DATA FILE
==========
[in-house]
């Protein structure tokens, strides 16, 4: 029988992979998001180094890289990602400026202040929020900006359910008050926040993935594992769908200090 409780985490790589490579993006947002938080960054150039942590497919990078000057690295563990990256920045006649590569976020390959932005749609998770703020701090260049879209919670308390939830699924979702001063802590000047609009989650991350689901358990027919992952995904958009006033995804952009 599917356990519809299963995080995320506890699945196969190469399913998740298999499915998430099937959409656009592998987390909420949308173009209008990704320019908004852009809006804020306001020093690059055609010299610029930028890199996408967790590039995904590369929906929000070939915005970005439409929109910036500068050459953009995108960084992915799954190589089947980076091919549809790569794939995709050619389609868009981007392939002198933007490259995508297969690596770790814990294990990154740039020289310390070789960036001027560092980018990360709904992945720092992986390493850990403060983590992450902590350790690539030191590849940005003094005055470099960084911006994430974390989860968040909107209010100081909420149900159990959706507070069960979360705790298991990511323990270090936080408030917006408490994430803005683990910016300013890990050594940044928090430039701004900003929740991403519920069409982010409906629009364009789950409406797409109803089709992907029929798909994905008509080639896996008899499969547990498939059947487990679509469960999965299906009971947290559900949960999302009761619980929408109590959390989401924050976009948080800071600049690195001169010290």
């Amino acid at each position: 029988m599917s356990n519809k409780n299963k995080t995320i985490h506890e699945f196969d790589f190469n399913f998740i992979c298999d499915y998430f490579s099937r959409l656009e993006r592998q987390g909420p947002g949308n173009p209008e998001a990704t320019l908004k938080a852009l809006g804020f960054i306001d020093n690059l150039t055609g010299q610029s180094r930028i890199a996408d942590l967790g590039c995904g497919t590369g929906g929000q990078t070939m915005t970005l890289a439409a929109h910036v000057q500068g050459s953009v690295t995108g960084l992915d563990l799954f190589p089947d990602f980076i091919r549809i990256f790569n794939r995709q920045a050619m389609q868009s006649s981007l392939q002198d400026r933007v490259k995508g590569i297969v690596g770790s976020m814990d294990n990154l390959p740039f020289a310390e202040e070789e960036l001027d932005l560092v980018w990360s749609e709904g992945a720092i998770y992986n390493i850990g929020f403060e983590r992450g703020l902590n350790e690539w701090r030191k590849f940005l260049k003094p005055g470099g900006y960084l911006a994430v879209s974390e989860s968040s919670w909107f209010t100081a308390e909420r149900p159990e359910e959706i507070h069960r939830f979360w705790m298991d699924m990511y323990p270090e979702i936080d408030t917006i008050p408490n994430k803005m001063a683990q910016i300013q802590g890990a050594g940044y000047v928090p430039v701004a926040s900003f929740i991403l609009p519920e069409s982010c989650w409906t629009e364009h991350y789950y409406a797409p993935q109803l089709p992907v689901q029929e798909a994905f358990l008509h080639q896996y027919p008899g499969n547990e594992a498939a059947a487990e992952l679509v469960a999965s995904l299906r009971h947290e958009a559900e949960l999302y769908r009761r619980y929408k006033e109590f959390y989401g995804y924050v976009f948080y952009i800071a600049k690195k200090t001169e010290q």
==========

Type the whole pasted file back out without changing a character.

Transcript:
[in-house]
């Protein structure tokens, strides 16, 4: 029988992979998001180094890289990602400026202040929020900006359910008050926040993935594992769908200090 409780985490790589490579993006947002938080960054150039942590497919990078000057690295563990990256920045006649590569976020390959932005749609998770703020701090260049879209919670308390939830699924979702001063802590000047609009989650991350689901358990027919992952995904958009006033995804952009 599917356990519809299963995080995320506890699945196969190469399913998740298999499915998430099937959409656009592998987390909420949308173009209008990704320019908004852009809006804020306001020093690059055609010299610029930028890199996408967790590039995904590369929906929000070939915005970005439409929109910036500068050459953009995108960084992915799954190589089947980076091919549809790569794939995709050619389609868009981007392939002198933007490259995508297969690596770790814990294990990154740039020289310390070789960036001027560092980018990360709904992945720092992986390493850990403060983590992450902590350790690539030191590849940005003094005055470099960084911006994430974390989860968040909107209010100081909420149900159990959706507070069960979360705790298991990511323990270090936080408030917006408490994430803005683990910016300013890990050594940044928090430039701004900003929740991403519920069409982010409906629009364009789950409406797409109803089709992907029929798909994905008509080639896996008899499969547990498939059947487990679509469960999965299906009971947290559900949960999302009761619980929408109590959390989401924050976009948080800071600049690195001169010290």
């Amino acid at each position: 029988m599917s356990n519809k409780n299963k995080t995320i985490h506890e699945f196969d790589f190469n399913f998740i992979c298999d499915y998430f490579s099937r959409l656009e993006r592998q987390g909420p947002g949308n173009p209008e998001a990704t320019l908004k938080a852009l809006g804020f960054i306001d020093n690059l150039t055609g010299q610029s180094r930028i890199a996408d942590l967790g590039c995904g497919t590369g929906g929000q990078t070939m915005t970005l890289a439409a929109h910036v000057q500068g050459s953009v690295t995108g960084l992915d563990l799954f190589p089947d990602f980076i091919r549809i990256f790569n794939r995709q920045a050619m389609q868009s006649s981007l392939q002198d400026r933007v490259k995508g590569i297969v690596g770790s976020m814990d294990n990154l390959p740039f020289a310390e202040e070789e960036l001027d932005l560092v980018w990360s749609e709904g992945a720092i998770y992986n390493i850990g929020f403060e983590r992450g703020l902590n350790e690539w701090r030191k590849f940005l260049k003094p005055g470099g900006y960084l911006a994430v879209s974390e989860s968040s919670w909107f209010t100081a308390e909420r149900p159990e359910e959706i507070h069960r939830f979360w705790m298991d699924m990511y323990p270090e979702i936080d408030t917006i008050p408490n994430k803005m001063a683990q910016i300013q802590g890990a050594g940044y000047v928090p430039v701004a926040s900003f929740i991403l609009p519920e069409s982010c989650w409906t629009e364009h991350y789950y409406a797409p993935q109803l089709p992907v689901q029929e798909a994905f358990l008509h080639q896996y027919p008899g499969n547990e594992a498939a059947a487990e992952l679509v469960a999965s995904l299906r009971h947290e958009a559900e949960l999302y769908r009761r619980y929408k006033e109590f959390y989401g995804y924050v976009f948080y952009i800071a600049k690195k200090t001169e010290q």